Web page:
Patent Citations
Cited PatentFiling datePublication dateApplicantTitle
US5116771 *Mar 20, 1989May 26, 1992Massachusetts Institute Of TechnologySilicon channel regions between silicon source and drain regions of epitaxial silicon film on insulator substrate, protective layer over silicon film, mask layer, removing regions of mask layer, thinning silicon underlying openings
US5876187 *Mar 9, 1995Mar 2, 1999University Of WashingtonMicropumps with fixed valves
US6475926 *Dec 13, 2000Nov 5, 2002Telefonaktiebolaget Lm EricssonSubstrate for high frequency integrated circuits
US6486037 *May 21, 2001Nov 26, 2002International Business Machines CorporationControl of buried oxide quality in low dose SIMOX
US20060115965 *Nov 30, 2004Jun 1, 2006Abraham Margaret HIon implanted microscale and nanoscale device method
Non-Patent Citations
Reference
1 *Bioomstein et al., "Laser-chemical three-dimesional writing for microelectromechanics and application to standard-cell microfluidics", J. Vac. Sci. Technol. B 10(6), Nov./Dec. 1992, pp. 2671-2674.
Referenced by
Citing PatentFiling datePublication dateApplicantTitle
US8269931Sep 14, 2009Sep 18, 2012The Aerospace CorporationSystems and methods for preparing films using sequential ion implantation, and films formed using same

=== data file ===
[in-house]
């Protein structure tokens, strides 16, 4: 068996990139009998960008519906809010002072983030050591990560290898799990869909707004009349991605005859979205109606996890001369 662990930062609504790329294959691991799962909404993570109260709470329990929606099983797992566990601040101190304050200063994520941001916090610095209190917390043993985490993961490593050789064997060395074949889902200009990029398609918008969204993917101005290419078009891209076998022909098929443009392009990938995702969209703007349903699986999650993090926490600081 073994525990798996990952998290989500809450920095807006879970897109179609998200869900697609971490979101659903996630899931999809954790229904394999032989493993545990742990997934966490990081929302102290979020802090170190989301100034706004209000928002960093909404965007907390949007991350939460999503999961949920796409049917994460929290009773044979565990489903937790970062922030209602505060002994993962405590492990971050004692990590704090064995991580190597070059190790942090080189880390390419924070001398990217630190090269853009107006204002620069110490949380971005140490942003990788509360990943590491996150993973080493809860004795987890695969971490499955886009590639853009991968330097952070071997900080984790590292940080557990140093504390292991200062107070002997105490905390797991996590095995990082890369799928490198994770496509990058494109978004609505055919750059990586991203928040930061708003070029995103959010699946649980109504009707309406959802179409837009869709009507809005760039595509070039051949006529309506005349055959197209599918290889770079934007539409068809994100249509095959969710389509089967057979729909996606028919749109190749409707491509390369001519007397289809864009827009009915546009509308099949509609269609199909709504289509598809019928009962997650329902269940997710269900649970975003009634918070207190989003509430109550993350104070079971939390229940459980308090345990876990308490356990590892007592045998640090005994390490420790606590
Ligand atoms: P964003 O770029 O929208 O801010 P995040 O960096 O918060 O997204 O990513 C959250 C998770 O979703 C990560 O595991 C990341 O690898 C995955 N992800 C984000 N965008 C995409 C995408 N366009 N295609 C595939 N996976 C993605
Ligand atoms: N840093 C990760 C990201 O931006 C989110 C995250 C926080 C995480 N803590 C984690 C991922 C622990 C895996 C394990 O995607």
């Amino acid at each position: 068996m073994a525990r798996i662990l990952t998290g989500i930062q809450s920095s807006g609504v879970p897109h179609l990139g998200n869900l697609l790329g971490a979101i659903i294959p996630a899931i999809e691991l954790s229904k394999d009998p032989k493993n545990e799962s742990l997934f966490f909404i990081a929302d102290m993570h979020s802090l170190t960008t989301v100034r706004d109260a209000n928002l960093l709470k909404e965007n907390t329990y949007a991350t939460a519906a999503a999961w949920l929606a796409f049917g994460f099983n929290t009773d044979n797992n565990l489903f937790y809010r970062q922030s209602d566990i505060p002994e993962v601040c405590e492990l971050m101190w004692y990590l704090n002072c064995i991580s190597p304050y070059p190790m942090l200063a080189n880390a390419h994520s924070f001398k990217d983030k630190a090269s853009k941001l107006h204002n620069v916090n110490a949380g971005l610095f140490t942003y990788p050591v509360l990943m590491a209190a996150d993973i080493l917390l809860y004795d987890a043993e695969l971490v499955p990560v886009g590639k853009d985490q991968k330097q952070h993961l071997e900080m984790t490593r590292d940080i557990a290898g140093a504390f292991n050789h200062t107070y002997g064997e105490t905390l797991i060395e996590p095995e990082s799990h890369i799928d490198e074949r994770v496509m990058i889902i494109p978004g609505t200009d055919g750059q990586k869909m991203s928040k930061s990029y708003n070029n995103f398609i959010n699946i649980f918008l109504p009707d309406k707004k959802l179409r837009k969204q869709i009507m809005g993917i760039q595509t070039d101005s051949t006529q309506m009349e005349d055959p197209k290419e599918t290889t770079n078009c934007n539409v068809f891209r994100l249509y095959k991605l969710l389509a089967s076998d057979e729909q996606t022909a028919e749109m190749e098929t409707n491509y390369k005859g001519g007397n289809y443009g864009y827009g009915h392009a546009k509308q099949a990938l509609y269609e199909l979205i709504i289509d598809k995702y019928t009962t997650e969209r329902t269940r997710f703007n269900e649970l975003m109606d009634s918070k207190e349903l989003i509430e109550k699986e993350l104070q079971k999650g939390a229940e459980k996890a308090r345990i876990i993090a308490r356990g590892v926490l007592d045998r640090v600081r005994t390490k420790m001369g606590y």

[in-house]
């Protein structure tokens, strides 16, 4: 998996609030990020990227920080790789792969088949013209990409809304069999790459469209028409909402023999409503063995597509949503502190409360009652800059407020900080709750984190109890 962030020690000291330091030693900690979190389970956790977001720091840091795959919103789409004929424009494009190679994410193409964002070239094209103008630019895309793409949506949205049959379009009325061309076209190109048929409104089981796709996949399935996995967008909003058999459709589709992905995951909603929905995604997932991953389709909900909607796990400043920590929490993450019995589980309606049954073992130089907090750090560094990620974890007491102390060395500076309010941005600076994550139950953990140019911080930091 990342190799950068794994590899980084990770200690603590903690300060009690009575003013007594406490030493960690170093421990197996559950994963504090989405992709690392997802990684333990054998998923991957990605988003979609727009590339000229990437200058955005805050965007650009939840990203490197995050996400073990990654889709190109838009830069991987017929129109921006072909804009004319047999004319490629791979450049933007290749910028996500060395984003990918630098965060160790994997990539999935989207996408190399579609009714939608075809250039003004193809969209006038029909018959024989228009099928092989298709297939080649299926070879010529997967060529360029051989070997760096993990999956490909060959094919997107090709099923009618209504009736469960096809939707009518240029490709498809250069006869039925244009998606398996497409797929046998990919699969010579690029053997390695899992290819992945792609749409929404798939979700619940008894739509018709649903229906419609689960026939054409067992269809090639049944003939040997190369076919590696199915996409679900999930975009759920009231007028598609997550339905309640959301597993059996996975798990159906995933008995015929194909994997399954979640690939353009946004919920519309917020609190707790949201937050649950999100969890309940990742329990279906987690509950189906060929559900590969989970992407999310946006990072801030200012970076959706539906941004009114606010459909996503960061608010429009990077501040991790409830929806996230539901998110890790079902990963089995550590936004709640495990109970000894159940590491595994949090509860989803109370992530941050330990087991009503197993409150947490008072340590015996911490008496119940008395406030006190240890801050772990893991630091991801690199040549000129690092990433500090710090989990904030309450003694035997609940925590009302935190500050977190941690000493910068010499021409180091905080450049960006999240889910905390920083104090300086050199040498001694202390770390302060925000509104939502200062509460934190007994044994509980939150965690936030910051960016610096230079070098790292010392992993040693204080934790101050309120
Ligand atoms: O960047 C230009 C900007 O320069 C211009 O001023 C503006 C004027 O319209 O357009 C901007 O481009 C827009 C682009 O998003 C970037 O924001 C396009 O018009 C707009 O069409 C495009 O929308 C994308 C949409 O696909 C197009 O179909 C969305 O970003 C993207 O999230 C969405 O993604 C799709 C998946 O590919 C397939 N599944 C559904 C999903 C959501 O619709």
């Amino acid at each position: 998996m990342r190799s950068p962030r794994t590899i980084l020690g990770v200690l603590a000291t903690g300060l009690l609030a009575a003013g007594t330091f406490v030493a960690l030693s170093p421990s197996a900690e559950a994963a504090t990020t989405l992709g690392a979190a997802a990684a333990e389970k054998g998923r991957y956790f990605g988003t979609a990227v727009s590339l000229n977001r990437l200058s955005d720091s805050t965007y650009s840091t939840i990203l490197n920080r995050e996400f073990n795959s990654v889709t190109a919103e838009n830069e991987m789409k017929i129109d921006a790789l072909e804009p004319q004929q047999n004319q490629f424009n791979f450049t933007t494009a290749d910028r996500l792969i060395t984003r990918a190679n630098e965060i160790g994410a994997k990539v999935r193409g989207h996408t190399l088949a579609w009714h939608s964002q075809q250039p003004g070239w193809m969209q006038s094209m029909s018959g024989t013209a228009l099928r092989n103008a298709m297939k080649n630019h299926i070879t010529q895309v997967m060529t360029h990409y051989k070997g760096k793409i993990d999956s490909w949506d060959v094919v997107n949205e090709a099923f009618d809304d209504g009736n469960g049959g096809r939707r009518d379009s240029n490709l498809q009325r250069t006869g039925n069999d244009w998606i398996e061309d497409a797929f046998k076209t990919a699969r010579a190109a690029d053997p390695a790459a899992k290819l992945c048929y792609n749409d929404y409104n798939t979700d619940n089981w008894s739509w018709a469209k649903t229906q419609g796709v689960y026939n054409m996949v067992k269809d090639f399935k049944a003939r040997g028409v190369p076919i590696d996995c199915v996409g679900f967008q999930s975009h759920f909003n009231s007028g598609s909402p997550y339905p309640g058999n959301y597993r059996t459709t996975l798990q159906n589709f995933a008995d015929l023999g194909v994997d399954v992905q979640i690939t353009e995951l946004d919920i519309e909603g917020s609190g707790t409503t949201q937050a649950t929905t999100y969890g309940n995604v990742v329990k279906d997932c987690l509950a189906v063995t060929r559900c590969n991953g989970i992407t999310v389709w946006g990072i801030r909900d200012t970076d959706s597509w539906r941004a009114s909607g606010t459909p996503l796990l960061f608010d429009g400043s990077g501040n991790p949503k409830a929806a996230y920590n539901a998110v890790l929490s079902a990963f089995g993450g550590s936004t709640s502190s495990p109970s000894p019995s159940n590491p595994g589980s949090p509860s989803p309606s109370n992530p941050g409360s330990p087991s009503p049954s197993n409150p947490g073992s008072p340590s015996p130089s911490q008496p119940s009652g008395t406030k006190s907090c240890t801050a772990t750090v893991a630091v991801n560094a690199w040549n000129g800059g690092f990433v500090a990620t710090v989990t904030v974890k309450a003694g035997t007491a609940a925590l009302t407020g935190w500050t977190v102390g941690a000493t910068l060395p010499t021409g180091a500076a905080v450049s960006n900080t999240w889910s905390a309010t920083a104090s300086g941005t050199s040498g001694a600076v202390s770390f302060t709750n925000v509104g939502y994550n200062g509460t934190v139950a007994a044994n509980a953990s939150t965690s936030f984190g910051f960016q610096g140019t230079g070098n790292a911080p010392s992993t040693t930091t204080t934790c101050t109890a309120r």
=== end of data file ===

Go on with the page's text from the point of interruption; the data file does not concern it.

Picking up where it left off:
US8368155Aug 26, 2010Feb 5, 2013The Aerospace CorporationSystems and methods for preparing freestanding films using laser-assisted chemical etch, and freestanding films formed using same
US8946864Mar 16, 2011Feb 3, 2015The Aerospace CorporationSystems and methods for preparing films comprising metal using sequential ion implantation, and films formed using same
Classifications
U.S. Classification438/766, 438/738, 438/690, 257/E21.339, 257/E21.252, 257/E21.002, 438/743
International ClassificationH01L21/31
Cooperative ClassificationH01L21/31116, H01L21/26533, B81C2201/0143, B81C1/00484, B81C2201/0132
European ClassificationB81C1/00F2R10, H01L21/311B2B, H01L21/265A4
Legal Events
DateCodeEventDescription
Jan 27, 2012FPAYFee payment
Year of fee payment: 4
Aug 15, 2006ASAssignment
Owner name: AEROSPACE CORPORATION, THE, CALIFORNIA
Free format text: ASSIGNMENT OF ASSIGNORS INTEREST;ASSIGNORS:ABRAHAM, MARGARET H.;HELVAJIAN, HENRY;JANSON, SIEGFRIED W.;REEL/FRAME:018185/0344
Effective date: 20050215